Killer whales live up to their name in Cape’s ‘drive-thru shark McDonald’s’
Orcas leave a trail of corpses on their relentless hunt for fresh, nutrient-rich shark livers along Cape coast
A deadly duo of killer whales is on the hunt again off the Cape coast, satiating their appetite for shark livers and leaving a trail of corpses in their wake.
Port and Starboard, a pair of male orcas that have frequented the Cape coast since 2015, are believed to have killed five female sevengill sharks that washed up in Betty’s Bay last week.
“We think one of the orcas will grab a pectoral fin, and flip the shark over to induce a state of immobility,” said Meaghen McCord, director of the South African Shark Conservancy.
“The other orca will move in and grab the other fin. They pull the pectoral girdle apart, and then suck the liver out.”
The orcas specifically seek out the massive livers, which contain fat, vitamin A and oils, and precisely cut between the pectoral fins, leaving all other organs intact.
“The liver is incredibly nutritious,” said McCord. “The orcas clearly know that it is the most nutrient-rich organ to feed on.”
Port and Starboard are thought to have first struck four years ago in False Bay, and again two years later in Gansbaai, resulting in the deaths of at least 12 sevengill sharks. While they have never been caught in the act, all the sharks found ashore show the same wound patterns, with their livers ripped out.
“They [Port and Starboard] are the only ones that have been documented in the areas that the sharks have washed up,” said McCord.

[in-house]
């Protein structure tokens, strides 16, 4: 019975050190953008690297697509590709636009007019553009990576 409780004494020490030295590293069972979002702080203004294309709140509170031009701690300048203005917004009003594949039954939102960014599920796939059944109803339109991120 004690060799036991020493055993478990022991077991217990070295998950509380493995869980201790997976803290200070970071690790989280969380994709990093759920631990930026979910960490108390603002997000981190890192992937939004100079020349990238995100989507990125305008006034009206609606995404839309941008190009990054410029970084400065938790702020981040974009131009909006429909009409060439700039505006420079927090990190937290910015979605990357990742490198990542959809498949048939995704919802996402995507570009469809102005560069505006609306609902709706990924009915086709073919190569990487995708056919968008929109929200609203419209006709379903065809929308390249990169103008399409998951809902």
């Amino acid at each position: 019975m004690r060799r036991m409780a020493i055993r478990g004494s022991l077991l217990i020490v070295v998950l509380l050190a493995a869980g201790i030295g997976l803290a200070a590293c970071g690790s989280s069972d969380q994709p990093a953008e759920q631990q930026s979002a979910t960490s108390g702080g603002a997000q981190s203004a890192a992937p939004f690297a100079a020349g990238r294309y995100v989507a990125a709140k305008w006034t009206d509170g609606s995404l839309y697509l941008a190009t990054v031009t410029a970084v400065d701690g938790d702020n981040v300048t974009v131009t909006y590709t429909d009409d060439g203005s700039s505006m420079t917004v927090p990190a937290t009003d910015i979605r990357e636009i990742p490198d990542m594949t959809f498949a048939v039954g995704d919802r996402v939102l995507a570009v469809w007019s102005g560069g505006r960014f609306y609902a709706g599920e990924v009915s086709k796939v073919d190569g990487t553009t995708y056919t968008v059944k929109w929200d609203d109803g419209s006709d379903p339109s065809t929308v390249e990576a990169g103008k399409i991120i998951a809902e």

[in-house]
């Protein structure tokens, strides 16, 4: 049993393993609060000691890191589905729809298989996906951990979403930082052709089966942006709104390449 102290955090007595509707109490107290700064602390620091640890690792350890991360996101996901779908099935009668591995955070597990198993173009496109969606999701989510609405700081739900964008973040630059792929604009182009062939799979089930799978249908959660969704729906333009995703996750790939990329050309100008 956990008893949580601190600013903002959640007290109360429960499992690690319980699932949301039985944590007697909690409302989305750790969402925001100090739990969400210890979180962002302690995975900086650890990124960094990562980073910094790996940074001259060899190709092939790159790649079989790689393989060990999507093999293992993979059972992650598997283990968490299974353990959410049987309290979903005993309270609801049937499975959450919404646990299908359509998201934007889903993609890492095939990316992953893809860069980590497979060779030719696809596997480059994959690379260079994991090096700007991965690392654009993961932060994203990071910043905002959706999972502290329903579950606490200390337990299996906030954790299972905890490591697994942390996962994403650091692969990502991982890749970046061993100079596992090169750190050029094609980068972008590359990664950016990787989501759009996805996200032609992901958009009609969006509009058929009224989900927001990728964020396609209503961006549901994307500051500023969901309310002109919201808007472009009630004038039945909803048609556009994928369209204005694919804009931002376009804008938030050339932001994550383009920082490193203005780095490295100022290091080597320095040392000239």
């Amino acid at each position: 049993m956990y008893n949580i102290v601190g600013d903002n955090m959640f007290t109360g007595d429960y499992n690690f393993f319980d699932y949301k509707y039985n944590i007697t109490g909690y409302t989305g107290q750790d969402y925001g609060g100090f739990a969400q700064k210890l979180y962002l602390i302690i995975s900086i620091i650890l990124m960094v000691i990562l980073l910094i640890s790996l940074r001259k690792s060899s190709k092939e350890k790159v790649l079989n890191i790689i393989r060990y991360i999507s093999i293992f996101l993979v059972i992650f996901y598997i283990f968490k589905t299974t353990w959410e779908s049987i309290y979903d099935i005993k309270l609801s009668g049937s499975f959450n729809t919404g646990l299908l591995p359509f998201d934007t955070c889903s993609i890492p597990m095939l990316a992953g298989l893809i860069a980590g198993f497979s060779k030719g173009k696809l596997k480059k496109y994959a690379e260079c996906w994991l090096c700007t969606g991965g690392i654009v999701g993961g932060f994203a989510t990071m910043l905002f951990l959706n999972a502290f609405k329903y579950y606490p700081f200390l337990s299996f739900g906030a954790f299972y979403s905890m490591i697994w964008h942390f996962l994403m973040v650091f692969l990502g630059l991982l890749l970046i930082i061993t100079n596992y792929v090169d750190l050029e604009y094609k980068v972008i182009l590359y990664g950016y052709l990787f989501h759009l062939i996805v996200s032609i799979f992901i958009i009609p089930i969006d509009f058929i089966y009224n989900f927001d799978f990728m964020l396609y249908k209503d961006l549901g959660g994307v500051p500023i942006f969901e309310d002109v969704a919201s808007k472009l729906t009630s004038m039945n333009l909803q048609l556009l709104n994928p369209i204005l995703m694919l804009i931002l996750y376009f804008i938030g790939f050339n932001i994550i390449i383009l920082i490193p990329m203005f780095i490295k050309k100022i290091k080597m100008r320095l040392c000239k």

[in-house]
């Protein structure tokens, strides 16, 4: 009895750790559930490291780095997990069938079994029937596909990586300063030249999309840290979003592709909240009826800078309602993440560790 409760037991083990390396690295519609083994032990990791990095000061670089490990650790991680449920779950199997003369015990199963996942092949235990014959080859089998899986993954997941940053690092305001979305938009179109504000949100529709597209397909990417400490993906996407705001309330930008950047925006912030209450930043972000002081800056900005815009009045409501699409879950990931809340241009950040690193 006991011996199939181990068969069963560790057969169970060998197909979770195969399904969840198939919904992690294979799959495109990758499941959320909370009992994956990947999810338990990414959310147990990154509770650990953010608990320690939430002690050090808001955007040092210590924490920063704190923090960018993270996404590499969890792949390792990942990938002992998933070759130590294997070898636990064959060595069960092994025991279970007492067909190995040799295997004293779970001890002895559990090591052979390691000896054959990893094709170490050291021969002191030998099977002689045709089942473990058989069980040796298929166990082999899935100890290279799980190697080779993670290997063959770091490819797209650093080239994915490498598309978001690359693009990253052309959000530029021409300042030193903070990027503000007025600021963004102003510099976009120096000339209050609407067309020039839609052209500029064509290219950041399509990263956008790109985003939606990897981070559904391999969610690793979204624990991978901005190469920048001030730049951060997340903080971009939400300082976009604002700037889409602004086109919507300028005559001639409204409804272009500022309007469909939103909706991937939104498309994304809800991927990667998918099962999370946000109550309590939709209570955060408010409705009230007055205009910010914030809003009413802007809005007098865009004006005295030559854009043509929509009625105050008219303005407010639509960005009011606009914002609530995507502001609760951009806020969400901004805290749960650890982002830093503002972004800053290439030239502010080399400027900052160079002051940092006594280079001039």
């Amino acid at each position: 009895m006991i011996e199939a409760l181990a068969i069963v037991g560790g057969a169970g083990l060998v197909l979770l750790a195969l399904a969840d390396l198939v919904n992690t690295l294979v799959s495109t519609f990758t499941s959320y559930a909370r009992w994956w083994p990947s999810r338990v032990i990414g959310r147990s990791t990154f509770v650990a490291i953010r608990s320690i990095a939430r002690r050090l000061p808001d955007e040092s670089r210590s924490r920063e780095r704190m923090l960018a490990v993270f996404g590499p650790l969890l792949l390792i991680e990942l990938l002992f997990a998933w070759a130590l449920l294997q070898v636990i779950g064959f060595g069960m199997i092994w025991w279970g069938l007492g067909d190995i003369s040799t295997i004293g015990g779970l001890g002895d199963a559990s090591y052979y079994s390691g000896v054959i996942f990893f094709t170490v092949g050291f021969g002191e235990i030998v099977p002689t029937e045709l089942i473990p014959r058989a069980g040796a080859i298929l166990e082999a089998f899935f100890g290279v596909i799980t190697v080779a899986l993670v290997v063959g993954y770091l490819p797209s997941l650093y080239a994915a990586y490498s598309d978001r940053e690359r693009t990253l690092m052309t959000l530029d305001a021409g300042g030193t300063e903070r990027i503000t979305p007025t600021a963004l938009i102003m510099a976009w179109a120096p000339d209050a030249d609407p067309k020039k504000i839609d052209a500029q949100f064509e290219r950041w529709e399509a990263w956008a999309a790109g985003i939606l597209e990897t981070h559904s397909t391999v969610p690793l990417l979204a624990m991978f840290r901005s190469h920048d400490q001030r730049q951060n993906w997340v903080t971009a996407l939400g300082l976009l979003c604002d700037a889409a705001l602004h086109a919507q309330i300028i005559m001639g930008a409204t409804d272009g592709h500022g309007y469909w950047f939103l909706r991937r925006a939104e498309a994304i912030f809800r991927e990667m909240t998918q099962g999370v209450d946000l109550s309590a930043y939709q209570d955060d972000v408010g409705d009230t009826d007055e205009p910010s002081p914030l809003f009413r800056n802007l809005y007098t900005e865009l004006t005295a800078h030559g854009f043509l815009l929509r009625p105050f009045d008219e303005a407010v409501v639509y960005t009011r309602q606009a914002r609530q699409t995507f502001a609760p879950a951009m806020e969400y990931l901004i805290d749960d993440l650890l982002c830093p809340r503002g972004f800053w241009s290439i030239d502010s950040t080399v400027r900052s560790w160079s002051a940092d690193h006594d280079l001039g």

Sevengill sharks, also known as cowsharks, are alpha predators and most plentiful in False Bay, where tourists could previously see up to 70 at any given time.
“It’s a drive-thru shark McDonald’s,” said McCord. “Once they’re in these areas where sharks naturally aggregate, why would they go anywhere else?”
As the killer whales threaten the top of the food chain, the shark population in the area has declined since 2015. Some sharks flee to Mossel Bay or other deeper waters, and take their time returning.
“When there haven’t been recent [orca] sightings, they start slowly coming back, certainly not in the same numbers, and seem to be frightened,” said McCord. “There’s a huge trickle-down impact on the ecosystem.”
Mysteries surrounding the elusive attackers seem to make the assaults unavoidable.
“Historically, orcas have been found in our waters but further out,” said McCord. “Changing environmental conditions can be driving the orcas closer to shore, but no one knows for sure where they’re from.”